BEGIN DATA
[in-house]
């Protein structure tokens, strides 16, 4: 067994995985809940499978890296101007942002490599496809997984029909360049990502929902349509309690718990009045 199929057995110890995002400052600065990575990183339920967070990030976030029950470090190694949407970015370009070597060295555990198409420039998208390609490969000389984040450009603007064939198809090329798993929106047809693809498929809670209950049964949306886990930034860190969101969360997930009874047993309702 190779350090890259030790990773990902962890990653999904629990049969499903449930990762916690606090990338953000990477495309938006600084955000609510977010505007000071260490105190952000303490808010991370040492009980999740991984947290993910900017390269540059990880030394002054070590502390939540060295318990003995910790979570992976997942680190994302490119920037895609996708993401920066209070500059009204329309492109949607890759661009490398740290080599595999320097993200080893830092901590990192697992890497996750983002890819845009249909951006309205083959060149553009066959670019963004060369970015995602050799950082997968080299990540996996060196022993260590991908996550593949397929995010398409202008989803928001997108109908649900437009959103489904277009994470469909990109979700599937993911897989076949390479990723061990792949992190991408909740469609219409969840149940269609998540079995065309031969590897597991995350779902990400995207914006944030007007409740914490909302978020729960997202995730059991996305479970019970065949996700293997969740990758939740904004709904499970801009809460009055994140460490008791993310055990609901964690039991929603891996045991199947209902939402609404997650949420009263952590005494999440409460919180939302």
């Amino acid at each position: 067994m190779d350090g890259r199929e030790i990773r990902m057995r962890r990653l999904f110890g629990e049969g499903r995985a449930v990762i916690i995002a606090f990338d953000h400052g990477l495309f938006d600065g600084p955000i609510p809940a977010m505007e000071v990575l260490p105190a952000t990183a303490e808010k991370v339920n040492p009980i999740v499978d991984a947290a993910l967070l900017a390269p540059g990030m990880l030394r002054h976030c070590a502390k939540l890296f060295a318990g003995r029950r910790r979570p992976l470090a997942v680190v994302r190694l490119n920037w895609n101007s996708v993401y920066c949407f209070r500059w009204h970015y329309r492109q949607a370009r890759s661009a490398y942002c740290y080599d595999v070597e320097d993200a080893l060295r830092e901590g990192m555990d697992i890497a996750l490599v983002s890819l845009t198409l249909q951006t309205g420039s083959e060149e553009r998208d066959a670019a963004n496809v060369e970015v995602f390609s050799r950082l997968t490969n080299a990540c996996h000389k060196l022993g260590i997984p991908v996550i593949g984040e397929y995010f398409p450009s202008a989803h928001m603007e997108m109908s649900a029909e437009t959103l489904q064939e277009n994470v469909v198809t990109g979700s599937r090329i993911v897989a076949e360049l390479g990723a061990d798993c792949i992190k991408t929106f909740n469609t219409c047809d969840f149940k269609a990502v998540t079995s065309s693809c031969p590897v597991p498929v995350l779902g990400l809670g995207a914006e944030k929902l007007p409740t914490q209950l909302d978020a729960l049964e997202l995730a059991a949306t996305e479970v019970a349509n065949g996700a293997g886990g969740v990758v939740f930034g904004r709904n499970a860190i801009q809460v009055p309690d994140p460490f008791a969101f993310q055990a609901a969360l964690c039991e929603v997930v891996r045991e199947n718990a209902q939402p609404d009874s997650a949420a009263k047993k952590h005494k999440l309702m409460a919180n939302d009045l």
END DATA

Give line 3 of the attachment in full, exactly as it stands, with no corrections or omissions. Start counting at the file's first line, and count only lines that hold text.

């Amino acid at each position: 067994m190779d350090g890259r199929e030790i990773r990902m057995r962890r990653l999904f110890g629990e049969g499903r995985a449930v990762i916690i995002a606090f990338d953000h400052g990477l495309f938006d600065g600084p955000i609510p809940a977010m505007e000071v990575l260490p105190a952000t990183a303490e808010k991370v339920n040492p009980i999740v499978d991984a947290a993910l967070l900017a390269p540059g990030m990880l030394r002054h976030c070590a502390k939540l890296f060295a318990g003995r029950r910790r979570p992976l470090a997942v680190v994302r190694l490119n920037w895609n101007s996708v993401y920066c949407f209070r500059w009204h970015y329309r492109q949607a370009r890759s661009a490398y942002c740290y080599d595999v070597e320097d993200a080893l060295r830092e901590g990192m555990d697992i890497a996750l490599v983002s890819l845009t198409l249909q951006t309205g420039s083959e060149e553009r998208d066959a670019a963004n496809v060369e970015v995602f390609s050799r950082l997968t490969n080299a990540c996996h000389k060196l022993g260590i997984p991908v996550i593949g984040e397929y995010f398409p450009s202008a989803h928001m603007e997108m109908s649900a029909e437009t959103l489904q064939e277009n994470v469909v198809t990109g979700s599937r090329i993911v897989a076949e360049l390479g990723a061990d798993c792949i992190k991408t929106f909740n469609t219409c047809d969840f149940k269609a990502v998540t079995s065309s693809c031969p590897v597991p498929v995350l779902g990400l809670g995207a914006e944030k929902l007007p409740t914490q209950l909302d978020a729960l049964e997202l995730a059991a949306t996305e479970v019970a349509n065949g996700a293997g886990g969740v990758v939740f930034g904004r709904n499970a860190i801009q809460v009055p309690d994140p460490f008791a969101f993310q055990a609901a969360l964690c039991e929603v997930v891996r045991e199947n718990a209902q939402p609404d009874s997650a949420a009263k047993k952590h005494k999440l309702m409460a919180n939302d009045l």